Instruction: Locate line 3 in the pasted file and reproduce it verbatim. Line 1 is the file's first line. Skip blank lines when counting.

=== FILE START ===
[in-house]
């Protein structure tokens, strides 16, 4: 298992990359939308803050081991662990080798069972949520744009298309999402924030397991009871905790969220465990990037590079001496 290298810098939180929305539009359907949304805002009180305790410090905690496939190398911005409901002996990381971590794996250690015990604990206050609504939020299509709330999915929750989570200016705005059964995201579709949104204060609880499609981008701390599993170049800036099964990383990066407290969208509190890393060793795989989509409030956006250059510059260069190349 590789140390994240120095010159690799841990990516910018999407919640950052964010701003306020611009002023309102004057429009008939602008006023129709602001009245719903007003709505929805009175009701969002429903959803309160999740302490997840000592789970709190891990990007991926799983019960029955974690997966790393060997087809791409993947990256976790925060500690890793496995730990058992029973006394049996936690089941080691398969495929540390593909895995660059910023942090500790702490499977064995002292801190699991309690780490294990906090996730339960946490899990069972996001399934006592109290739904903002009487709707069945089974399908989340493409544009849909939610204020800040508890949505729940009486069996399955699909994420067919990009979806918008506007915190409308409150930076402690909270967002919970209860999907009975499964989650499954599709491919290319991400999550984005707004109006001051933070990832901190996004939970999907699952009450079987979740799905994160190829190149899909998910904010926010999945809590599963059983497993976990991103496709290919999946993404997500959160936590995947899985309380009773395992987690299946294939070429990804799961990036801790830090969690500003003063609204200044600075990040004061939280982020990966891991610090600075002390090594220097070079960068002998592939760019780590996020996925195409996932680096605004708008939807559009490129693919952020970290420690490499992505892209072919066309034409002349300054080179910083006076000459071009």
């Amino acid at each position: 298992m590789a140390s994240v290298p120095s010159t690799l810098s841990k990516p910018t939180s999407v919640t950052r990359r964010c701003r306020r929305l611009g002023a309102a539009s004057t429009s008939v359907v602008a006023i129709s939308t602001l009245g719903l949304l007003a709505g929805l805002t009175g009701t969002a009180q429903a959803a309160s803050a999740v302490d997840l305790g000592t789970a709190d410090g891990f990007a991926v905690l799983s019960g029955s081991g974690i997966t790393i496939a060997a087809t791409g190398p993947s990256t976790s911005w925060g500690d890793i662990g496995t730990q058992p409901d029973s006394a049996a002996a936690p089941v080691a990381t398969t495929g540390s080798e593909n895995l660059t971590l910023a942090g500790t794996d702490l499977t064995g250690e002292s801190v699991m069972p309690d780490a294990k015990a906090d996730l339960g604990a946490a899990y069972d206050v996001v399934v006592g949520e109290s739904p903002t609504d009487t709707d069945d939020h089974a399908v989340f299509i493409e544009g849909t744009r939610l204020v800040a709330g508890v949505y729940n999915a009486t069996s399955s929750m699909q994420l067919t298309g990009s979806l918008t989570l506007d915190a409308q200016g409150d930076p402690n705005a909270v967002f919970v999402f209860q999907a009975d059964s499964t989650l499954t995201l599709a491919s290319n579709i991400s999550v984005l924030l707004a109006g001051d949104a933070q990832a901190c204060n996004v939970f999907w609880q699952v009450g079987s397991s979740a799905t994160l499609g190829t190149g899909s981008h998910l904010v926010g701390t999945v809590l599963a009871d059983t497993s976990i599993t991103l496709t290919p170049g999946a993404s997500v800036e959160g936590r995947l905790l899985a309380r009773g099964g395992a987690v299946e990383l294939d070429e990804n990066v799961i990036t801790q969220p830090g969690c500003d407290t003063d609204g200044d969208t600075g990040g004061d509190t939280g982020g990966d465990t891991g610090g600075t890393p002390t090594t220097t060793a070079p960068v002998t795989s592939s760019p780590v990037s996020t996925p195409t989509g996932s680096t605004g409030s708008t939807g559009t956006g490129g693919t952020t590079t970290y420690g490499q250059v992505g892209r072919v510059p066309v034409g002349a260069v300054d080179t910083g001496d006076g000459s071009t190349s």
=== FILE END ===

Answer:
């Amino acid at each position: 298992m590789a140390s994240v290298p120095s010159t690799l810098s841990k990516p910018t939180s999407v919640t950052r990359r964010c701003r306020r929305l611009g002023a309102a539009s004057t429009s008939v359907v602008a006023i129709s939308t602001l009245g719903l949304l007003a709505g929805l805002t009175g009701t969002a009180q429903a959803a309160s803050a999740v302490d997840l305790g000592t789970a709190d410090g891990f990007a991926v905690l799983s019960g029955s081991g974690i997966t790393i496939a060997a087809t791409g190398p993947s990256t976790s911005w925060g500690d890793i662990g496995t730990q058992p409901d029973s006394a049996a002996a936690p089941v080691a990381t398969t495929g540390s080798e593909n895995l660059t971590l910023a942090g500790t794996d702490l499977t064995g250690e002292s801190v699991m069972p309690d780490a294990k015990a906090d996730l339960g604990a946490a899990y069972d206050v996001v399934v006592g949520e109290s739904p903002t609504d009487t709707d069945d939020h089974a399908v989340f299509i493409e544009g849909t744009r939610l204020v800040a709330g508890v949505y729940n999915a009486t069996s399955s929750m699909q994420l067919t298309g990009s979806l918008t989570l506007d915190a409308q200016g409150d930076p402690n705005a909270v967002f919970v999402f209860q999907a009975d059964s499964t989650l499954t995201l599709a491919s290319n579709i991400s999550v984005l924030l707004a109006g001051d949104a933070q990832a901190c204060n996004v939970f999907w609880q699952v009450g079987s397991s979740a799905t994160l499609g190829t190149g899909s981008h998910l904010v926010g701390t999945v809590l599963a009871d059983t497993s976990i599993t991103l496709t290919p170049g999946a993404s997500v800036e959160g936590r995947l905790l899985a309380r009773g099964g395992a987690v299946e990383l294939d070429e990804n990066v799961i990036t801790q969220p830090g969690c500003d407290t003063d609204g200044d969208t600075g990040g004061d509190t939280g982020g990966d465990t891991g610090g600075t890393p002390t090594t220097t060793a070079p960068v002998t795989s592939s760019p780590v990037s996020t996925p195409t989509g996932s680096t605004g409030s708008t939807g559009t956006g490129g693919t952020t590079t970290y420690g490499q250059v992505g892209r072919v510059p066309v034409g002349a260069v300054d080179t910083g001496d006076g000459s071009t190349s």